What are Scabies?
Scabies are one of several types of mites that “bite” people causing allergic reactions and triggering severe itching. What distinguishes scabies from other types of biting mites is their range is more limited due to their microscopic size and body type. They tend to remain very close to where they fall hoping to crawl back on a host if they remain inactive long enough. Their larger and more mobile cousins, the biting mites, have a much larger range and tend to live in clothing, furniture, bedding, and crevices, venturing out to find you. The treatment programs for biting mites is quite different than for treating scabies. Most of these mites can infest your home and live on the host for up to a month laying hundreds of eggs to continually re-infest you.
How did I get Scabies?
“Scabies” is transmitted by direct personal contact. Prolonged contact between household members may allow transmission to occur. Transmission is also possible through prolonged contact with infected linens, furniture, or clothing. People with weakened immune systems, children, and the elderly are at risk for more severe cases of scabies called Norwegian or crusted scabies. Crowded conditions, particularly where children sleep together, spread scabies faster.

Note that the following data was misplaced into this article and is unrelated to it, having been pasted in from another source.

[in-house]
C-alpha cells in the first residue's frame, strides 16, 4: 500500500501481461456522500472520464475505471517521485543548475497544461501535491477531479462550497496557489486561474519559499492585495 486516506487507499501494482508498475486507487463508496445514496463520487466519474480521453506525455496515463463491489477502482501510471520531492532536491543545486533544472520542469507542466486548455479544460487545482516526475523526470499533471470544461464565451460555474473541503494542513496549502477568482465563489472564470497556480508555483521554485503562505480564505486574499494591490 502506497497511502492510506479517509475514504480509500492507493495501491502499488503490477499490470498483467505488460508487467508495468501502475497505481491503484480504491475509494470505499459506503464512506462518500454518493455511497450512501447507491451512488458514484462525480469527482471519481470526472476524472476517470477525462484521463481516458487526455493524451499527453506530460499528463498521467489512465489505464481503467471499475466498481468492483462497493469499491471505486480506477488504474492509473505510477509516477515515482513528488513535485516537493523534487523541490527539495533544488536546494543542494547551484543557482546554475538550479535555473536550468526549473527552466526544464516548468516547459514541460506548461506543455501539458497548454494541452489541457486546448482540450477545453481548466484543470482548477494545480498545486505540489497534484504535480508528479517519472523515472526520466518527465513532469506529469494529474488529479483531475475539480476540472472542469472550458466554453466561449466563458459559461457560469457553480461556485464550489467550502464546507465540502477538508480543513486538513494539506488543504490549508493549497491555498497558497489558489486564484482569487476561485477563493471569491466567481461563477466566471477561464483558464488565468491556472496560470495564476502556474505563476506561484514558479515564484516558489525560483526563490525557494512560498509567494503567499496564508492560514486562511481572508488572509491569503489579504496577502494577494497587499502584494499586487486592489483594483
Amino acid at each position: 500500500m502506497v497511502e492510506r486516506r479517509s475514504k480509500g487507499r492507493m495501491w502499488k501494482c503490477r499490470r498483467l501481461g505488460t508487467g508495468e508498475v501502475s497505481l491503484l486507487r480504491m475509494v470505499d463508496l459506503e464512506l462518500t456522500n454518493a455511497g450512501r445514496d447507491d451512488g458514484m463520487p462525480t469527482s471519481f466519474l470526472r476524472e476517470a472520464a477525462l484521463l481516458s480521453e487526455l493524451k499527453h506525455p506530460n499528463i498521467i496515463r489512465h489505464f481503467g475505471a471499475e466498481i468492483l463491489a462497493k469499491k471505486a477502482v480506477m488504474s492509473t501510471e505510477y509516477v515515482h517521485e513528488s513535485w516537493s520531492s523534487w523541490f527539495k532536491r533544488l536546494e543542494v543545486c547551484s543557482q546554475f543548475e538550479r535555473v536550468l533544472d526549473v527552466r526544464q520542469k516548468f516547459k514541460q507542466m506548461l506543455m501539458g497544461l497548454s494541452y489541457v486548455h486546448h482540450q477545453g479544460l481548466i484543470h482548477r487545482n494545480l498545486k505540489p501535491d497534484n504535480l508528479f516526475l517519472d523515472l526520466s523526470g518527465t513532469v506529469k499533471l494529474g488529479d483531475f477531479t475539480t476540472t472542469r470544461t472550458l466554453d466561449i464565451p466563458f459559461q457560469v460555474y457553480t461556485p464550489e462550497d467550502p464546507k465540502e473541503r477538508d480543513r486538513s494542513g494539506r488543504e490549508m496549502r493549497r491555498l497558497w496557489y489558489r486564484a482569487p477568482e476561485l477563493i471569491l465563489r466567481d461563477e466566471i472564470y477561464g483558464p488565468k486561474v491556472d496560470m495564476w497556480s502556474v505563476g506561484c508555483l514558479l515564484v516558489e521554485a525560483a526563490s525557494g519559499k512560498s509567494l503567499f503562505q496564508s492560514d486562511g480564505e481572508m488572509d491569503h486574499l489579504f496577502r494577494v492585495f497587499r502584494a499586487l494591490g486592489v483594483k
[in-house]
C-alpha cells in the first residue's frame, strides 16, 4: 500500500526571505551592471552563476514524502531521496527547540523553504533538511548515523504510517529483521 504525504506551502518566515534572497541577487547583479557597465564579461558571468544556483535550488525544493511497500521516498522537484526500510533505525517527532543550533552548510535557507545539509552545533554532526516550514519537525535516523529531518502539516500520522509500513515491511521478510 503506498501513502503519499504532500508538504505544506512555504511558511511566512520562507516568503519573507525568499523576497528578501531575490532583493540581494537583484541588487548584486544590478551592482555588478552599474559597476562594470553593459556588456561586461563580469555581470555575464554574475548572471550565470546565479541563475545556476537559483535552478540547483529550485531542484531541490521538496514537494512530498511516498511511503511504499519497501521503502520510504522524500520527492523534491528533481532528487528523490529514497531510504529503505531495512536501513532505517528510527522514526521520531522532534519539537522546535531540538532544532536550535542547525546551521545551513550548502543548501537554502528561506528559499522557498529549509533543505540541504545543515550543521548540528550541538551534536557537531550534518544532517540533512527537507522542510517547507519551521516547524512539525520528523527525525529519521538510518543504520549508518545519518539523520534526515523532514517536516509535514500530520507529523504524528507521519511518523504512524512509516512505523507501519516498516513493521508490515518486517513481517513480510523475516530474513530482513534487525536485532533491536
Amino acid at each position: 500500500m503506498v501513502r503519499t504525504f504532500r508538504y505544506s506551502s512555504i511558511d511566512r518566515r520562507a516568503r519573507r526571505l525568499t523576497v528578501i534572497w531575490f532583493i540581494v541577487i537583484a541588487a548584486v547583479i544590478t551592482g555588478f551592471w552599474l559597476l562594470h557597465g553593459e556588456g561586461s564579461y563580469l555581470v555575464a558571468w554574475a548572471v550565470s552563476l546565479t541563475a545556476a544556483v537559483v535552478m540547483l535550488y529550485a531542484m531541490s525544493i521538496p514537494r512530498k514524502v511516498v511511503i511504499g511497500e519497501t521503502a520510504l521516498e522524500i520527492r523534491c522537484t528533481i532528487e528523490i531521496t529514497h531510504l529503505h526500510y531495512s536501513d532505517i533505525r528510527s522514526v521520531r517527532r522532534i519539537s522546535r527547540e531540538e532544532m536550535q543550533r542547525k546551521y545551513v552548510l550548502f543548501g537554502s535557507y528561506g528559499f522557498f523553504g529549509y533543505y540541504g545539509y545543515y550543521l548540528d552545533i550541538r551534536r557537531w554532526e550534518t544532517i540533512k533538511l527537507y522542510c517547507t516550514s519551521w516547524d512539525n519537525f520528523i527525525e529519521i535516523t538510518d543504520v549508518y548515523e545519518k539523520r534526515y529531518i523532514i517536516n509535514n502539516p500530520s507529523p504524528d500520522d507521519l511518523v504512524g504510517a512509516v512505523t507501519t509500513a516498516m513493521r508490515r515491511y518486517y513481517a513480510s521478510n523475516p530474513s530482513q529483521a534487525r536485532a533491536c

What are the symptoms?
Some mite symptoms are stinging biting, crawling sensations on the skin and tiny pin pricks. Presence of mite burrows, often in a zigzag or “S” shape. Presence of lesions such as brown nodules, rashes, or pimple-like irritations on the skin are common symptoms. Symptoms worsen at night.
What do scabies look like?
The general rule is scabies mites cannot be seen by the naked eye and are rarely observed above the neck. Scabies tend to have traditional patterns and rashes on certain areas of the body. Rashes on the wrists, inside of elbow, groin, belly button, behind the knees, chest, under bra straps, belts and waist bands are all common with scabies. Some report seeing little lint-like particles or fibers, which can be bothersome in the eyelashes and eyebrows. Some report seeing little flecks of black pepper. Some report seeing like white grains of salt. These latter symptoms are more associated with a condition called Morgellens, collembola or springtails.
How long until I show symptoms?
If you have never been infested before, it could take several weeks to one and a half months after the initial infestation for symptoms to show up. If you have been infested with mites previously, symptoms will appear in 1 to 5 days.
How long am I infectious?